To be a woman in business is to be a woman that is openly, and easily, criticized. Yes – this is to be expected for anyone in business. However, there’s an additional layer of situational pressure – the notion that a woman should always have a measured response – that is a suffocating addition that society has permitted as a dominant narrative in professional female-centric criticism.
FIrst off. You should always welcome constructive, professional, action-based feedback. It can be painful but it’s a necessary input for growth in your career (and any part of your life in general). The feedback that is given in earnest and with good intentions regarding your job performance should always be welcome.
But there is another kind of feedback that society permits women to experience easily which only exists in an effort to tear down. This feedback is always perpetrated by a group of people you will never please – your “Haters.” If you’re living your life, you’re bound to have Haters. Throughout my career, I’ve surprisingly come to understand that Haters are Your Elevators.
In fact, the criticism from Haters is the fastest way to get to the top of both your professional and personal life. This is due to a few reasons:
- Real-Time Evaluation – Yearly job performance reviews are helpful but infrequent. People speak freely casually but often filter feedback when they have a more formal opportunity to do so. The criticism from your Haters travels much quicker and often is more specific with concrete suggestions for the path forward. You can take the elevator and learn more from your Haters in 5 minutes than by taking the stairs through 5 years of scattered feedback – this is especially true when it comes to your management style.
- Perception = Reality – You’re going to find yourself on an island if your perception of dynamics is the sole contributor to your situational awareness. Islands are limiting in that there’s only so much room for growth. If you can actively seek to understand how your Haters perceive you it can be your greatest strength. This can be tricky because you must realize that you do not have to agree with your haters’ perceptions to understand them. When you know how you’re perceived, it can help you work with the personalities in the room to achieve the desired outcome while avoiding pitfalls that may be laid out for you before you even walk into a room. People spend years climbing the stairs backward trying to defend their perception. You can take the express lift to the Penthouse if you can understand, navigate and ultimately change negative perceptions. (Note: This only works if you’re staying authentic to who you are).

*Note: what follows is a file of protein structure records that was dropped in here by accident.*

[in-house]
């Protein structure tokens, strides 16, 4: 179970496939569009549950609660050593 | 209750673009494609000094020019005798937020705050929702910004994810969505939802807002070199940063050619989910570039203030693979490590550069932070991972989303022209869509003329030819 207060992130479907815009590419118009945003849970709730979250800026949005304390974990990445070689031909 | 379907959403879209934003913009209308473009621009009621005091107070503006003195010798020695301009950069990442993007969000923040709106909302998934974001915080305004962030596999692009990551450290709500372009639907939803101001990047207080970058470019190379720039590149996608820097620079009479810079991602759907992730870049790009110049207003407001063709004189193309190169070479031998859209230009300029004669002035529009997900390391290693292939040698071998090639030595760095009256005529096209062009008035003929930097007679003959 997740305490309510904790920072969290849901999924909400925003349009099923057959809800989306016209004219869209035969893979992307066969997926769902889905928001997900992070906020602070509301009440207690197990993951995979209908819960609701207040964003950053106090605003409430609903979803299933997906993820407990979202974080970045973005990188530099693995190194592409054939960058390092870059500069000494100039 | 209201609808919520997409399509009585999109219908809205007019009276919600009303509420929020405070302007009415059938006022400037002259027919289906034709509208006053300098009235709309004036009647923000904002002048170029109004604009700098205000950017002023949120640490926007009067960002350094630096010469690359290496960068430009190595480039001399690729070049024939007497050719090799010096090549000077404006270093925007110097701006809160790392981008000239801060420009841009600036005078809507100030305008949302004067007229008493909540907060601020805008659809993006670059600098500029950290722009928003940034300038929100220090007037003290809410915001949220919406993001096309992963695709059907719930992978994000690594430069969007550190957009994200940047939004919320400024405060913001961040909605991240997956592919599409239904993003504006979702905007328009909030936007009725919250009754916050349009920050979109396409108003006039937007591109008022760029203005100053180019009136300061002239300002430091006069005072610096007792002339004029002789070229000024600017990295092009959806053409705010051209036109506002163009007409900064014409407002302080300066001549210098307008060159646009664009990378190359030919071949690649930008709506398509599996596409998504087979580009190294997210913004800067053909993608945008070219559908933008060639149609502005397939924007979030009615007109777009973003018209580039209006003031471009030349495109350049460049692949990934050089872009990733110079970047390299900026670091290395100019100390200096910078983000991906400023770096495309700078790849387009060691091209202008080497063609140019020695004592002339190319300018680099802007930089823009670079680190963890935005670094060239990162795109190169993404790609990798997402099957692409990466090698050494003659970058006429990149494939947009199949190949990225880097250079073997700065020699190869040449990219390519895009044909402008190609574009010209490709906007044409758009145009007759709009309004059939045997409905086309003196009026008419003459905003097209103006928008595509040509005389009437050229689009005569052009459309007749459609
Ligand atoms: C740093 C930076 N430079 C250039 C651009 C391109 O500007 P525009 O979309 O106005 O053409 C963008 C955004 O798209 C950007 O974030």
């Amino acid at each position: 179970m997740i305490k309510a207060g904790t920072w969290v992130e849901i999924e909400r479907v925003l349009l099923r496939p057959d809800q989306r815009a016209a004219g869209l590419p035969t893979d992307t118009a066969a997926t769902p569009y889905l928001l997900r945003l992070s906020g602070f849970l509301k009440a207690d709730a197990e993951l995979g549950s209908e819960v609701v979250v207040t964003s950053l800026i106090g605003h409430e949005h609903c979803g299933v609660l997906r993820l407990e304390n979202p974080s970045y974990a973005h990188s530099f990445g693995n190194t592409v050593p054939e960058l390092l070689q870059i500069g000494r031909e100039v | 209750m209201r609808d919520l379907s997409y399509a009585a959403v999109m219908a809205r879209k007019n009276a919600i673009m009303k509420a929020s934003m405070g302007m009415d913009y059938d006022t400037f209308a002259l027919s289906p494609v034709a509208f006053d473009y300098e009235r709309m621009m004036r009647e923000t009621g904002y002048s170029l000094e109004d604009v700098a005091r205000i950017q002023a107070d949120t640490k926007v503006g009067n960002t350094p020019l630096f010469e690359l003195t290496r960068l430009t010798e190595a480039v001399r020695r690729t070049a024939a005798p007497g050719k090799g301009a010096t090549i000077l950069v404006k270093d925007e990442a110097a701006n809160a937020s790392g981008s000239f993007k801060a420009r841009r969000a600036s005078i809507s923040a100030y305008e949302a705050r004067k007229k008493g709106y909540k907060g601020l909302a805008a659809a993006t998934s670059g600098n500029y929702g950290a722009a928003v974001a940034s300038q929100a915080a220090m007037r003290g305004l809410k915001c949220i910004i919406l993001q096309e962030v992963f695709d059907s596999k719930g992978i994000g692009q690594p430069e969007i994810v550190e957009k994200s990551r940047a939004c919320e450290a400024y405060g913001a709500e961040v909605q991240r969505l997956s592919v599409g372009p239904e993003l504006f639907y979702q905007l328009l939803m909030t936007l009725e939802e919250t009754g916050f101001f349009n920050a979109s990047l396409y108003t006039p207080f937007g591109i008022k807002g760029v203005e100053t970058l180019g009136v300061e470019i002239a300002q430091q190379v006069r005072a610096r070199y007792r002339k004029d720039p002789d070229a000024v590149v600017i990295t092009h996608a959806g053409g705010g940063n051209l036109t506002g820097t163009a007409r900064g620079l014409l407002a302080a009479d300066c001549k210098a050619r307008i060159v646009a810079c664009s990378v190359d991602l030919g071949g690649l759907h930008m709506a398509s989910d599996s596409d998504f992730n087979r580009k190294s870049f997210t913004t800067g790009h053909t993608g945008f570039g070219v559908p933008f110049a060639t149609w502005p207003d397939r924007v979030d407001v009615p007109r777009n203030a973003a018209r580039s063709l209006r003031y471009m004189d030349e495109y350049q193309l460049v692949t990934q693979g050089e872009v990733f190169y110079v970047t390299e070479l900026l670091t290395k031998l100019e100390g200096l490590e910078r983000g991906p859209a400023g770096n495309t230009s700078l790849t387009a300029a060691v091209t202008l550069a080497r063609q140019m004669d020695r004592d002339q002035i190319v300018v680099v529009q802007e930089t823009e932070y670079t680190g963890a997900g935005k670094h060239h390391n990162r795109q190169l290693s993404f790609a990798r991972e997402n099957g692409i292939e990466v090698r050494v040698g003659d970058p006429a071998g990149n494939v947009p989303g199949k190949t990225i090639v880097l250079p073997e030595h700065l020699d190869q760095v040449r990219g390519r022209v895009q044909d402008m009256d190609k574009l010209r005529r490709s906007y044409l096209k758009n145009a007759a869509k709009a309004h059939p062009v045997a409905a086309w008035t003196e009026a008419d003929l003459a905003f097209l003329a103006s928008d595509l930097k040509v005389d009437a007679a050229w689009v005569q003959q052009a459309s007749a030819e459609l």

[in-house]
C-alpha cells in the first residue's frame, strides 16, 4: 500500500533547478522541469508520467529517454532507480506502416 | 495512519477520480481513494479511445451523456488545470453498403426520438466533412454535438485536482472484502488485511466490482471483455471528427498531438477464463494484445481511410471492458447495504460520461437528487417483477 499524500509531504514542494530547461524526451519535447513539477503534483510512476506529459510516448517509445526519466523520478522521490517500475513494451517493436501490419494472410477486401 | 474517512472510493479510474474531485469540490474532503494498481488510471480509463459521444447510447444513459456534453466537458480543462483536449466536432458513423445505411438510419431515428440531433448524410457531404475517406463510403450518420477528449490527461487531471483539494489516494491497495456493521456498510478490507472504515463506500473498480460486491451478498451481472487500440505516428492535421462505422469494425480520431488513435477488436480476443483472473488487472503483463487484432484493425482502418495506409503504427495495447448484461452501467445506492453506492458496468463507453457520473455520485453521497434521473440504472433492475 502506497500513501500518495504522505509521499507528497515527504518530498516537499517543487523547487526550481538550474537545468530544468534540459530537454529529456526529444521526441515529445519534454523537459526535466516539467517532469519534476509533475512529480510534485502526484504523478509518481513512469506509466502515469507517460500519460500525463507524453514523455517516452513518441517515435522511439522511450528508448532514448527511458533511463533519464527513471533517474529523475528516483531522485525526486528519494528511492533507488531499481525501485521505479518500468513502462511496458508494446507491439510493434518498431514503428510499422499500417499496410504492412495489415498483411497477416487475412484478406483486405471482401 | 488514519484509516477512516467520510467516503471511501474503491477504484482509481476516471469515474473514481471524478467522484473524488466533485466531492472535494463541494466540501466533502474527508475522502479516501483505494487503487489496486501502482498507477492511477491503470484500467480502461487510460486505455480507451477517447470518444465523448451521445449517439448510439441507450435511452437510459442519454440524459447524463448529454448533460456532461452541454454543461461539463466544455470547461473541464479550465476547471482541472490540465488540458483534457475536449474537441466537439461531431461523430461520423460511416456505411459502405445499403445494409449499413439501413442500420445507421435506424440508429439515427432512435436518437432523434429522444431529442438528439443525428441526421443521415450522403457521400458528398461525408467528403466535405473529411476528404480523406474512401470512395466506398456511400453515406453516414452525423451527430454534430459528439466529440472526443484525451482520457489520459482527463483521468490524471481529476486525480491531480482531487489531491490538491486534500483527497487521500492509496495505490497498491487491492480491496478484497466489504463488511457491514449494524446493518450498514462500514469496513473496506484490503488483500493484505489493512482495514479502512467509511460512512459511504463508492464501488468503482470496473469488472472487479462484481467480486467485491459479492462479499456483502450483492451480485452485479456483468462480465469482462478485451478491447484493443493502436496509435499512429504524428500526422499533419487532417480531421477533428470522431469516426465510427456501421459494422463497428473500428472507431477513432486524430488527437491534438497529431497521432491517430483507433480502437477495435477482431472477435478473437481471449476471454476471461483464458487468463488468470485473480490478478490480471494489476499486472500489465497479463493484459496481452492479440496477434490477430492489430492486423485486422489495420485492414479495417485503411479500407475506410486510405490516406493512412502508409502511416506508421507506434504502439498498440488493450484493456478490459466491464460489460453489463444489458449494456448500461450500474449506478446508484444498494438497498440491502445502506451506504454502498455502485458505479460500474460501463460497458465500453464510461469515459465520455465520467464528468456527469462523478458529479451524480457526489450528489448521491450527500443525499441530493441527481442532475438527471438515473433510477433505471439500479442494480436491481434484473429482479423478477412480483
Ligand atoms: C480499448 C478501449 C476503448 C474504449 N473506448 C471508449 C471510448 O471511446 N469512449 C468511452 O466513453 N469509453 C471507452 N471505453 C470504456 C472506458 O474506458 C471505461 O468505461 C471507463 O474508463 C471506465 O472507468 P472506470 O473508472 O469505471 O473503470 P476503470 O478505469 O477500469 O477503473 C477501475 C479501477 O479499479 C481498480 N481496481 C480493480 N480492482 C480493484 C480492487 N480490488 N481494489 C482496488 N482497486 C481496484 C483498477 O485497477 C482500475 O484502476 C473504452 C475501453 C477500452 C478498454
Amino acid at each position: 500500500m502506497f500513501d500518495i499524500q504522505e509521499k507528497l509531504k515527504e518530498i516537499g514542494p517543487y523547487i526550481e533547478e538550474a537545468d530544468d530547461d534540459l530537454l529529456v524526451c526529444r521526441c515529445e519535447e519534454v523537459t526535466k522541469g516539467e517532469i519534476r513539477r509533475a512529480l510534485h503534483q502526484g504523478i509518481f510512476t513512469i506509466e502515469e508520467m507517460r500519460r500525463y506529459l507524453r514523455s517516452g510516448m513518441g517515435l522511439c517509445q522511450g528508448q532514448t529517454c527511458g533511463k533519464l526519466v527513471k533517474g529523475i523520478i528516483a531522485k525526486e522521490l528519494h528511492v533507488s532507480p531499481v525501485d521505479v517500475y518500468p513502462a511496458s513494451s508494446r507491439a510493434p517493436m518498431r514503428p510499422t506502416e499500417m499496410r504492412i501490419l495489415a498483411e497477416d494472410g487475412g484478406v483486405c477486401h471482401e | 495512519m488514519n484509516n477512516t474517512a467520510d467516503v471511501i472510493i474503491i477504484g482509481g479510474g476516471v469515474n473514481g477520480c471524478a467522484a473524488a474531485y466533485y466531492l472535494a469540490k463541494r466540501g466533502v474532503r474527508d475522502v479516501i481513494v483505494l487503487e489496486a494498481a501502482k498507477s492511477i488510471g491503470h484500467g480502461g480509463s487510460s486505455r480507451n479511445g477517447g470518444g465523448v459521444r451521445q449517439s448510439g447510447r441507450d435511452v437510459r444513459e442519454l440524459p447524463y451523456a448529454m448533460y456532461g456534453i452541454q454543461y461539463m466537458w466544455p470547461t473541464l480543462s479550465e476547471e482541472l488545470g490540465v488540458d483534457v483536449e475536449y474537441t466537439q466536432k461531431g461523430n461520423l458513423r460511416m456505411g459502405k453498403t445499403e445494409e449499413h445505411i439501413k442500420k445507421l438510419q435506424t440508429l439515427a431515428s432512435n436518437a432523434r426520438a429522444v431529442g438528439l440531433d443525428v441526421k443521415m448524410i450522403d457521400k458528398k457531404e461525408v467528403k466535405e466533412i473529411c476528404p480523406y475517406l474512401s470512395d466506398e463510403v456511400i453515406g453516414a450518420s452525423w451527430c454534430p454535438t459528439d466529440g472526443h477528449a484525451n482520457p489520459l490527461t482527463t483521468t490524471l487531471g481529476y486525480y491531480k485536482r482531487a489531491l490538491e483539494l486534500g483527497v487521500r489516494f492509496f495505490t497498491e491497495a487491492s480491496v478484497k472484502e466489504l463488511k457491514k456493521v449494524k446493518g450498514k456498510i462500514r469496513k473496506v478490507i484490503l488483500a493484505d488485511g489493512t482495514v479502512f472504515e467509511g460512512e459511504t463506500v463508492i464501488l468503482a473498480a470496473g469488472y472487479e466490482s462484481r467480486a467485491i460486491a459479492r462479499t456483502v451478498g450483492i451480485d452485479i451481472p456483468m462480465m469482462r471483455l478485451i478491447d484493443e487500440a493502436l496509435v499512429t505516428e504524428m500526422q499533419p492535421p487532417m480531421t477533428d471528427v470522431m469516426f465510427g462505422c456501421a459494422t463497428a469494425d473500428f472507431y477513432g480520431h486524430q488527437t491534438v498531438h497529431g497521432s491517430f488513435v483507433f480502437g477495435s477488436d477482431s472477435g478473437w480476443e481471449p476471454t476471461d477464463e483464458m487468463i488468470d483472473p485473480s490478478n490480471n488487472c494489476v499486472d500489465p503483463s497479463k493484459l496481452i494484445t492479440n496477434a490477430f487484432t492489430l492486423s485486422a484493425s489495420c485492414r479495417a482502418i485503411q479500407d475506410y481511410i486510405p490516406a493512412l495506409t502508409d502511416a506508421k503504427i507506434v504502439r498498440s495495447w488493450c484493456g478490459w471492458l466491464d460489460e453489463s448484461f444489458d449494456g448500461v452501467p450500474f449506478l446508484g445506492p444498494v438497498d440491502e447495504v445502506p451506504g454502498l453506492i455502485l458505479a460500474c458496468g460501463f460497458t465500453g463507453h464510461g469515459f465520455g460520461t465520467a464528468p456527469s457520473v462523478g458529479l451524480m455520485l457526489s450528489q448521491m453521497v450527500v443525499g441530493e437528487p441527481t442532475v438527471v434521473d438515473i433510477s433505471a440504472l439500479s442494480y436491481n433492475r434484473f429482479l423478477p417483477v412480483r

- Recognize Toxic Patterns? It’s Time to Move On – Sometimes, there’s no winning with a group of people, no matter how much you try. This can be for a multitude of reasons on any side and, because of that, people get stuck between floors trying to win an unwinnable race. Sometimes it’s unwinnable because of something you did. But most often, if an atmosphere is constantly hard and draining you for a consistent or extended period of time, then it’s just not the right environment for you. This can be tricky, as most situations can work for any length of time before they don’t. If you find that your Haters’ feedback is consistently stacked against you and you’ve genuinely put in the work to address your areas of needed improvement, it’s a sign that it’s time to move on to a new opportunity. This is the equivalent of getting stuck on the steps of a fire escape. You’ll note, that there aren’t even elevators built to accompany a fire escape. That’s because there’s no way “Up” when you’re in a no-win situation.
Knowing how hurtful it can be to be on the receiving end of unfair and malicious narratives, it’s important that we begin to carry ourselves in a way that minimizes the layer of perceptual awareness that is applied to women in the workplace.
When other peoples’ Haters come to you for an ear, if you choose to engage, do so in a way that encourages them to examine their behavior. Asking questions like: “How are you planning to let her know and how will you help her improve?” are solid ways to spin the dialogue to ensure a productive conversation that’s rooted in good intention.
Criticism from Haters is meant to harm but is actually one of your most powerful tools to navigate your career (and your life) And to all my Haters over the years: your feedback has been the most valuable resource to my growth and a contribution to my success to date.